Global Environmental Democracy Project
Preparing students to be advocates for global change
The Global Environmental Democracy Project explores the principles of public participation, freedom of information, and access to the judicial system and how those principles play out when confronting international environmental problems. Faculty leaders are John Bonine and Mary Wood.
Brandon Gerstle grew up in Southern California, where he learned to surf and discovered an affinity for the coastal settings. In 2008, he obtained a bachelor's degree in finance and began working as a financial analyst. After his first year of law school, Brandon interned with Judge Paula Brownhill in Astoria Or., where he worked on a broad range of legal issues. During his second year, he served as a staff editor for the Journal of Environmental Law and Litigation, research assistant for Professor Mary Wood, and extern at the Environmental Law Alliance Worldwide, an international environmental and human-rights nonprofit. Brandon spent this past summer in Nebraska working on energy policy issues as a fellow at the Center for Rural Affairs, a rural advocacy group. He looks forward to continuing his work applying economic principles to environmental challenges.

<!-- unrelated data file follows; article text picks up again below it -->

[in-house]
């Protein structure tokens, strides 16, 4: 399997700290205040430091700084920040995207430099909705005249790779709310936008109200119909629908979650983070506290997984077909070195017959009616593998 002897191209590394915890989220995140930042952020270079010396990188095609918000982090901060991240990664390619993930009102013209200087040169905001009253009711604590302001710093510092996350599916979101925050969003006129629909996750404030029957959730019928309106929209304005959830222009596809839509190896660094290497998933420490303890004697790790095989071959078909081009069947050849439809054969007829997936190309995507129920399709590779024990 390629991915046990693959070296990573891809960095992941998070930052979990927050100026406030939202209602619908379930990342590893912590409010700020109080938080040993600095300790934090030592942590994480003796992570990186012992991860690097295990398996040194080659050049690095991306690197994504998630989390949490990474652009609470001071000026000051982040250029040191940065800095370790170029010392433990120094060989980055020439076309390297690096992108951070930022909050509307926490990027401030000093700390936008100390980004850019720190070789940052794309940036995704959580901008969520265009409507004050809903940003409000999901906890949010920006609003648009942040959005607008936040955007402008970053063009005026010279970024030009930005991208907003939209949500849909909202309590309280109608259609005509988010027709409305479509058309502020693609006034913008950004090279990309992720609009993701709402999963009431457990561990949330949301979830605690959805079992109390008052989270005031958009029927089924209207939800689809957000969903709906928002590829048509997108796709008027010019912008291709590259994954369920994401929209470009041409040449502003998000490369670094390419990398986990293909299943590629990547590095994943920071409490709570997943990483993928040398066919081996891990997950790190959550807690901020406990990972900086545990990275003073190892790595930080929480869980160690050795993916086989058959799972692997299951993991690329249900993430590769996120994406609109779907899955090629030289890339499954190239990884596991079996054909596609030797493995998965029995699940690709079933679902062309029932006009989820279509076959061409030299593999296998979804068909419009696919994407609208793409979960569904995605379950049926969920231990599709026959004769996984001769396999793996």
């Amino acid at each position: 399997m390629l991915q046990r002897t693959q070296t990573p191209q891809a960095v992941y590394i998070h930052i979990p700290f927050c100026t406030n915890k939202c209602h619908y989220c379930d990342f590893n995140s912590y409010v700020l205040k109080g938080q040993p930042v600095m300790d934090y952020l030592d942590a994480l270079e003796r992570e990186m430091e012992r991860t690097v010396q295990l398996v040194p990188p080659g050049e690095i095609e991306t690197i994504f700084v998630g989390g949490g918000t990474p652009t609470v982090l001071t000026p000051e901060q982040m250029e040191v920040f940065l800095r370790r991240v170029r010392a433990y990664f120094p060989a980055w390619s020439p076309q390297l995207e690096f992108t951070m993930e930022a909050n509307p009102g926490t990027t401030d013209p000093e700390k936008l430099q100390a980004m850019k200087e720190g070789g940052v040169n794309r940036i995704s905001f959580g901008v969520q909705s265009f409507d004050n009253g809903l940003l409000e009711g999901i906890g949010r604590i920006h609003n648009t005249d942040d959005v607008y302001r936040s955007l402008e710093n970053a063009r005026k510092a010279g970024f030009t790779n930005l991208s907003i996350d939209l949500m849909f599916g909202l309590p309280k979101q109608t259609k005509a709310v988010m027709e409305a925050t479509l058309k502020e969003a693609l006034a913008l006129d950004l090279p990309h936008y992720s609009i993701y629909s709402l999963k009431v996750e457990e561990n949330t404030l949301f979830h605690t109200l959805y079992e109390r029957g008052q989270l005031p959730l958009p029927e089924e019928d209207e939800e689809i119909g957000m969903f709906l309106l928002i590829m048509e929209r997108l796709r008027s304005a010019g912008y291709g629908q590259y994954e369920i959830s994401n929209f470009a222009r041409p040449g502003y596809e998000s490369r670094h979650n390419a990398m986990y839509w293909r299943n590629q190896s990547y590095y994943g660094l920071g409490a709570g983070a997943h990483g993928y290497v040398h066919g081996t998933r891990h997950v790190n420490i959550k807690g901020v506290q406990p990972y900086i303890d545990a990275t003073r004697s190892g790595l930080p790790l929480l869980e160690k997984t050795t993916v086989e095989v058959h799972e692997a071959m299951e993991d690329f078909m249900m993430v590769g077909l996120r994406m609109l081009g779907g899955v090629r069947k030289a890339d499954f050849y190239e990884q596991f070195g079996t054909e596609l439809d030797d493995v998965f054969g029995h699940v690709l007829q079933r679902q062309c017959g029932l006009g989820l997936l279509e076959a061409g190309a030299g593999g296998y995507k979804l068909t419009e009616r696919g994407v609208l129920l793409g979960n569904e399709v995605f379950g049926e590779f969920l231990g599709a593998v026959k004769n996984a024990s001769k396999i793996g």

Erin Jackson is a second-year law student interested in a variety of environmental and land use issues. Combining her interests in public policy and the environment, Erin earned degrees in Political Science and Communication and a minor in Environmental Studies from Western Washington University. The summer after her 1L year, she worked for the Environmental Protection Information Center (EPIC), an environmental nonprofit, in Arcata, CA. Her work included substantial research on imperiled salmon populations and NEPA analysis of a significant highway widening project in Northern California. In her free time, Erin enjoys hiking, kayaking, cooking, watching football, and playing with her Corgi, Lizzie.
For a full summary of the events and scholarship of the GEDP, click here.